So to celebrate, Belshazzar throws a huge feast and brings out for all to see the Temple vessels that Nebuchadnezzar had stolen from Jerusalem. He orders his consorts and concubines to drink from Temple cups and to praise “the gods of gold and silver, copper, iron, wood and stone.” (Daniel 5:1-5)

At that moment, a large unattached hand appears and starts to write on the wall  – ‘The writing is on the wall’!

You probably know the rest of the story.

What you may not realize though, is that when given the opportunity to return to Israel, most reject the dream. There were estimated to be around a million Jews living in the Babylonian empire, yet only 42,000 go back ― only about 5% of those that went into exile 70 years earlier go back and the remaining 95% stays put.

The same thing happened in 1948 when the state of Israel was declared. There were about 12 million Jews in the world at that time and only 600,000 or 5% settled the land. The rest, some 95% preferred to stay in exile. This story is, of course, far from complete.

The recent and even more miraculous return (see my article ‘Israel: Return in Belief or Unbelief’ – at www.circumcisedheart.info ), is a more complete, but still on-going, fulfillment of all of Jeremiah’s ‘return’ prophecies.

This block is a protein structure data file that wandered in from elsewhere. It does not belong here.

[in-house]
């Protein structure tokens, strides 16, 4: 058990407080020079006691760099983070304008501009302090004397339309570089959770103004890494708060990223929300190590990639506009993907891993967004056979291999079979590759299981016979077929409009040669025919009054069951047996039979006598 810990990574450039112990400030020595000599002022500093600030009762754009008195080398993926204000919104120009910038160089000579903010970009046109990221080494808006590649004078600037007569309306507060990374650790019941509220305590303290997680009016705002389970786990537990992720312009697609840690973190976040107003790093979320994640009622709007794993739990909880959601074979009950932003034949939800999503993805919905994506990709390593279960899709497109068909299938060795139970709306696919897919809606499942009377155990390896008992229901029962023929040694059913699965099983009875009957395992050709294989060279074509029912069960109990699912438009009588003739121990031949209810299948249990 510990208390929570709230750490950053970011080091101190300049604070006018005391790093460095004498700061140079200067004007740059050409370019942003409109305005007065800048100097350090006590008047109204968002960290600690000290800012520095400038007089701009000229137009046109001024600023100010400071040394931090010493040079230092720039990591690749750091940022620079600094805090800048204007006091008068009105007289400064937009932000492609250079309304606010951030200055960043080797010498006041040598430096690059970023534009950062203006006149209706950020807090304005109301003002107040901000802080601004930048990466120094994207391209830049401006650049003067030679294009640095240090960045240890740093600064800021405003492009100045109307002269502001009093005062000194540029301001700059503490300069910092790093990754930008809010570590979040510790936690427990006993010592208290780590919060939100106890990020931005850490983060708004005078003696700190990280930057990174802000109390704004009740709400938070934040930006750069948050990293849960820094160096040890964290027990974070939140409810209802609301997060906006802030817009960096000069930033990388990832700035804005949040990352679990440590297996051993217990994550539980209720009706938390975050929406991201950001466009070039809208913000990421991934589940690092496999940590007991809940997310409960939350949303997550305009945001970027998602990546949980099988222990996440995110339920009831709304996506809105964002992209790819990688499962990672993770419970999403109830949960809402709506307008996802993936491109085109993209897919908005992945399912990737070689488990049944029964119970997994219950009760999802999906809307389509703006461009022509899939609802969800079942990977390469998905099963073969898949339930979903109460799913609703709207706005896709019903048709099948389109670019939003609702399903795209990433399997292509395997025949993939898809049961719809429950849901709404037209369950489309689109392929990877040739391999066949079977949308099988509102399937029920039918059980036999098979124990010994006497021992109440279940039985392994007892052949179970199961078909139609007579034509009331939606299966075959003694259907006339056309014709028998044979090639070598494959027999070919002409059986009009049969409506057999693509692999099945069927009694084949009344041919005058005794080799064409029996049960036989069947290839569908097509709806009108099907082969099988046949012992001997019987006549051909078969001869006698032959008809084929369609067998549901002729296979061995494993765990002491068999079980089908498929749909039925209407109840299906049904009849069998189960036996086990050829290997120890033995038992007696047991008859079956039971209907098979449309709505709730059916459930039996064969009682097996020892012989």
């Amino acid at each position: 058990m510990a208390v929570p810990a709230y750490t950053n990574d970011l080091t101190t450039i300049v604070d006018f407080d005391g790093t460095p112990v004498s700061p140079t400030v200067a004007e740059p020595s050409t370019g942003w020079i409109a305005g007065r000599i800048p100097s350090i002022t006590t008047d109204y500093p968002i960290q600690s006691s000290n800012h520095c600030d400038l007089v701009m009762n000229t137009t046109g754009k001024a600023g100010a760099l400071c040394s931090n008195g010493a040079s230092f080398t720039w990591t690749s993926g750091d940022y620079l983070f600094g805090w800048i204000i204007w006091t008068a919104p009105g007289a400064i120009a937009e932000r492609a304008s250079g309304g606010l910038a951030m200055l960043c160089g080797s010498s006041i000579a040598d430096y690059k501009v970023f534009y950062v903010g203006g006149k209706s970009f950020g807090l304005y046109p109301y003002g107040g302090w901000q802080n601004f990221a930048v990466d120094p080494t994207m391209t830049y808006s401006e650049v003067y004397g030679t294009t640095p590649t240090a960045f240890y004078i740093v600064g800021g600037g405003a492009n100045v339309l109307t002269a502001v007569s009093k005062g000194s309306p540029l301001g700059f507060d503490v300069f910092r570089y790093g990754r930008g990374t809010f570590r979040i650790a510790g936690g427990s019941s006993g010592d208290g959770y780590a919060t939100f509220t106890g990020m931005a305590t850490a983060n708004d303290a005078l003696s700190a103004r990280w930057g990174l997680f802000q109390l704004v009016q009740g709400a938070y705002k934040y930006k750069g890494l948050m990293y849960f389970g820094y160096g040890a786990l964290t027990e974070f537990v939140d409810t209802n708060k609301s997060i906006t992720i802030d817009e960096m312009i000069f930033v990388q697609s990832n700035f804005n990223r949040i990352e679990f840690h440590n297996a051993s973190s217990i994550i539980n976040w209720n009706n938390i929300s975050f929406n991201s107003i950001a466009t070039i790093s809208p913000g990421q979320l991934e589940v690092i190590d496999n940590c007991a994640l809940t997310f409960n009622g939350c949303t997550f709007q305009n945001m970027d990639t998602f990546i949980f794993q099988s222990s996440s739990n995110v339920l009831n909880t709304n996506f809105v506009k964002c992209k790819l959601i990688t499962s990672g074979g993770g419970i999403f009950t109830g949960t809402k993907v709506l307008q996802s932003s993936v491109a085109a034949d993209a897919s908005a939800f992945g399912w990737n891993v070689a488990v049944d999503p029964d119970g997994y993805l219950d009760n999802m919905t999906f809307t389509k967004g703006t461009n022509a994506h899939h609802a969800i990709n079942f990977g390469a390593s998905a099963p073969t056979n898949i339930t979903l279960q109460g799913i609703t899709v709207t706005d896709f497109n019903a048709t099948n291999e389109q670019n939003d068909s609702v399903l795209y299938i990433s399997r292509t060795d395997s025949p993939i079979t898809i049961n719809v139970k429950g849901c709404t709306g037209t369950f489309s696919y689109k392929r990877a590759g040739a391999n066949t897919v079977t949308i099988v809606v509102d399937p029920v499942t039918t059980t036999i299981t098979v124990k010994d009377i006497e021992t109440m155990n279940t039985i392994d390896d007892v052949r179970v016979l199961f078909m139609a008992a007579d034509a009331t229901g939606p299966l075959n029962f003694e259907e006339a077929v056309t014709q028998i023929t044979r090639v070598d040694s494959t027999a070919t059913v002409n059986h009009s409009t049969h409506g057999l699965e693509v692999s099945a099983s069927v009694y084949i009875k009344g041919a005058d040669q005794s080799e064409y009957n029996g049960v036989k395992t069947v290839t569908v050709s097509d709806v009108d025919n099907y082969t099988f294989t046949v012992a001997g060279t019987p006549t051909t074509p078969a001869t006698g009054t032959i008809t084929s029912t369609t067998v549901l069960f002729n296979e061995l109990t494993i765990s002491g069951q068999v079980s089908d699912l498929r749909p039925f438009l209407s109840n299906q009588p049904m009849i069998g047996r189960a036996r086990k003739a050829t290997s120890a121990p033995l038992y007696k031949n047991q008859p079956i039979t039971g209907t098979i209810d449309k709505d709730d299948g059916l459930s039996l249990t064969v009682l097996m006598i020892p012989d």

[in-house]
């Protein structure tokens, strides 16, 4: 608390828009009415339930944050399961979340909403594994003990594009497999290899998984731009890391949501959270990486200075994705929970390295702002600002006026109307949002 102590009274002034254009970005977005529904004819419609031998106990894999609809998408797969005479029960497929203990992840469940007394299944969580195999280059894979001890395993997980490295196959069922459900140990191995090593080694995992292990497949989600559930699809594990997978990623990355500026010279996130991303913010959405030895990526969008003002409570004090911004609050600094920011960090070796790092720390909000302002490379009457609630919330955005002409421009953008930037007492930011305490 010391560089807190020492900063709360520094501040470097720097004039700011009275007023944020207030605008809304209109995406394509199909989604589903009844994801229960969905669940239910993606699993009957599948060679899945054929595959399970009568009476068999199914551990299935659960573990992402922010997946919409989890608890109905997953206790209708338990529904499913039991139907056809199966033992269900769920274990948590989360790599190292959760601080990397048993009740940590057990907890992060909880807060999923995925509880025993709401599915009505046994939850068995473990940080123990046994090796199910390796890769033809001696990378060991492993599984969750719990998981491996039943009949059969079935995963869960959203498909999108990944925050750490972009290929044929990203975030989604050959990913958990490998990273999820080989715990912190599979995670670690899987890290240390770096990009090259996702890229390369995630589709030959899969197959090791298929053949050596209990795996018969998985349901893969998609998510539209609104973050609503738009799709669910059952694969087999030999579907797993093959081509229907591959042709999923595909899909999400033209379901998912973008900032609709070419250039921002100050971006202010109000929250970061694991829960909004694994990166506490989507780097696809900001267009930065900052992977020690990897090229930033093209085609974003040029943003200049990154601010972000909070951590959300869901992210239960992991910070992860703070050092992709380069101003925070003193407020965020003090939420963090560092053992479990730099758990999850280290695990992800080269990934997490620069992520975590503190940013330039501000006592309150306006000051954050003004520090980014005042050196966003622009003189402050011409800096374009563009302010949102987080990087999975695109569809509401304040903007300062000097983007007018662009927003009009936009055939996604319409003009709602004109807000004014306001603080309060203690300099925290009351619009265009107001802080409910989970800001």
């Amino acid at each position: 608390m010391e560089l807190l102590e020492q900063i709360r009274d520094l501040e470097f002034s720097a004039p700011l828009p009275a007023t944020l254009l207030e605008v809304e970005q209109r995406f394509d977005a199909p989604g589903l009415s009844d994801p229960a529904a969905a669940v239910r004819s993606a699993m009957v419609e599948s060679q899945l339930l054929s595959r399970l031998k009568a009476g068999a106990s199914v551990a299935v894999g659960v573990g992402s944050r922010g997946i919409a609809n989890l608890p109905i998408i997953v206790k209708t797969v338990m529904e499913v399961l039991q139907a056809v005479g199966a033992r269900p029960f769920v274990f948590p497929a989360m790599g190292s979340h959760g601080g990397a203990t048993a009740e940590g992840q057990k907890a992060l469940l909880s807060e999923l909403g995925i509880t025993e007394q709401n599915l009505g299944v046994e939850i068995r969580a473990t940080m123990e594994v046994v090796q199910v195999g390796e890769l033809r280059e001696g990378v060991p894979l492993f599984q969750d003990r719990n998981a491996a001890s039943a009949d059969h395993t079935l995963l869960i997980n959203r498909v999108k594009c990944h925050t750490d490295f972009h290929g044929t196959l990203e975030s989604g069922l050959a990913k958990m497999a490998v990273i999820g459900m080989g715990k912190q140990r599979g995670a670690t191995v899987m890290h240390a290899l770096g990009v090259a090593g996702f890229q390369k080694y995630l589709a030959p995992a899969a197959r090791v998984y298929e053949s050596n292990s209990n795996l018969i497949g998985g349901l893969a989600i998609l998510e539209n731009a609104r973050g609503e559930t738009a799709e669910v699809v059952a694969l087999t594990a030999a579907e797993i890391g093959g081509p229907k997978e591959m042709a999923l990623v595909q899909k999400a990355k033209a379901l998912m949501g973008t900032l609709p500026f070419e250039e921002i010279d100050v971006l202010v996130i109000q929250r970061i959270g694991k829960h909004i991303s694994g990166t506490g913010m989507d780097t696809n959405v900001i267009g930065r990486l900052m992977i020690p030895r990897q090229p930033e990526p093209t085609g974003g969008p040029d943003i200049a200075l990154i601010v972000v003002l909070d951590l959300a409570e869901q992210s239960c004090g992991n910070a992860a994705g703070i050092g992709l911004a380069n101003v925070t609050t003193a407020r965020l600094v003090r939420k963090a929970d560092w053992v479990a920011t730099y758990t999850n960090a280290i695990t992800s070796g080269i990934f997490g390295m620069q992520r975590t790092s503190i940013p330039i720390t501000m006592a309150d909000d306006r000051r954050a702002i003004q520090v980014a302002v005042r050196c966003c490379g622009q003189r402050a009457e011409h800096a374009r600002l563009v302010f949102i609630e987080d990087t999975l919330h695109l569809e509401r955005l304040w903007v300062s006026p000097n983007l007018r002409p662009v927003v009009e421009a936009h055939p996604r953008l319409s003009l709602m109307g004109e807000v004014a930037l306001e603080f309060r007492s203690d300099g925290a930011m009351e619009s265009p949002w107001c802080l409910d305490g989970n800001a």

So now think of the implications! In seeing the fulfillment of these prophecies, can we now identify, who has sought God with all their heart, and who has found, or at least is finding Him?

Super-Heroes: Heartbreak for Moses!

In this weeks Torah Portion (Vayelech – Deut 31:1-30), we read about Moses last day and how the Almighty tells Moses that he is about to die, after the last 40 years leading the Nation of Israel in the desert.

God calls both Moses and Joshua into the Tent of Meeting (where His presence was most revealed; most real and ‘physical’ or felt). Along with ‘passing the baton’ to Joshua and encouraging Joshua as the new leader of His People, God informs Moses that the people will fail God (for a time) and God will hide His face from them!

Here is what He shared:

Deut 31:

“15 ADONAI appeared in the tent in a column of cloud; the column of cloud stood above the entrance to the tent.

16 ADONAI said to Moshe,

“You are about to sleep with your ancestors. But this people will get up and offer themselves as prostitutes to the foreign gods of the land where they are going. When they are with those gods, they will abandon me and break my covenant which I have made with them.

17 Then my anger will flare up, and I will abandon them and hide my face from them. They will be devoured, and many calamities and troubles will come upon them. Then they will ask, ‘Haven’t these calamities come upon us because our God isn’t here with us?’